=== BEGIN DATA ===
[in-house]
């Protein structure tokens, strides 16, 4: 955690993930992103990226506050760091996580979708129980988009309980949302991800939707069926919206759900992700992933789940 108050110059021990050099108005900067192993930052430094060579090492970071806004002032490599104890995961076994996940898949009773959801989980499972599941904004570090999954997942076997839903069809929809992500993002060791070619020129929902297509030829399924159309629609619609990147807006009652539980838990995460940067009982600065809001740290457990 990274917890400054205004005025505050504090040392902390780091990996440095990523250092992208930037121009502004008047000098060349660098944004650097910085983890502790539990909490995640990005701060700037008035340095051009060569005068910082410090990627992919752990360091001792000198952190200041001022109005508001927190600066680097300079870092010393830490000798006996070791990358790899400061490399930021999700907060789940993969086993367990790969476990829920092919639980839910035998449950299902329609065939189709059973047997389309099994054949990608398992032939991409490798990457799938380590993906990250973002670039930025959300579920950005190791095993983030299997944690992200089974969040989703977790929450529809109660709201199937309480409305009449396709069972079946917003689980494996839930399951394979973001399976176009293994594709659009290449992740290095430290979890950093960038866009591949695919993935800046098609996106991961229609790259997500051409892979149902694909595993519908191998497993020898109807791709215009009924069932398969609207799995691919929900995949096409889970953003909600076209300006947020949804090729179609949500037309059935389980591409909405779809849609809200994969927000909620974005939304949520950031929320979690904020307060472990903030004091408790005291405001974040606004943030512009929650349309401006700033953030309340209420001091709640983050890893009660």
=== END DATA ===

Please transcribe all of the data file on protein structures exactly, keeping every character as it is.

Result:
[in-house]
């Protein structure tokens, strides 16, 4: 955690993930992103990226506050760091996580979708129980988009309980949302991800939707069926919206759900992700992933789940 108050110059021990050099108005900067192993930052430094060579090492970071806004002032490599104890995961076994996940898949009773959801989980499972599941904004570090999954997942076997839903069809929809992500993002060791070619020129929902297509030829399924159309629609619609990147807006009652539980838990995460940067009982600065809001740290457990 990274917890400054205004005025505050504090040392902390780091990996440095990523250092992208930037121009502004008047000098060349660098944004650097910085983890502790539990909490995640990005701060700037008035340095051009060569005068910082410090990627992919752990360091001792000198952190200041001022109005508001927190600066680097300079870092010393830490000798006996070791990358790899400061490399930021999700907060789940993969086993367990790969476990829920092919639980839910035998449950299902329609065939189709059973047997389309099994054949990608398992032939991409490798990457799938380590993906990250973002670039930025959300579920950005190791095993983030299997944690992200089974969040989703977790929450529809109660709201199937309480409305009449396709069972079946917003689980494996839930399951394979973001399976176009293994594709659009290449992740290095430290979890950093960038866009591949695919993935800046098609996106991961229609790259997500051409892979149902694909595993519908191998497993020898109807791709215009009924069932398969609207799995691919929900995949096409889970953003909600076209300006947020949804090729179609949500037309059935389980591409909405779809849609809200994969927000909620974005939304949520950031929320979690904020307060472990903030004091408790005291405001974040606004943030512009929650349309401006700033953030309340209420001091709640983050890893009660």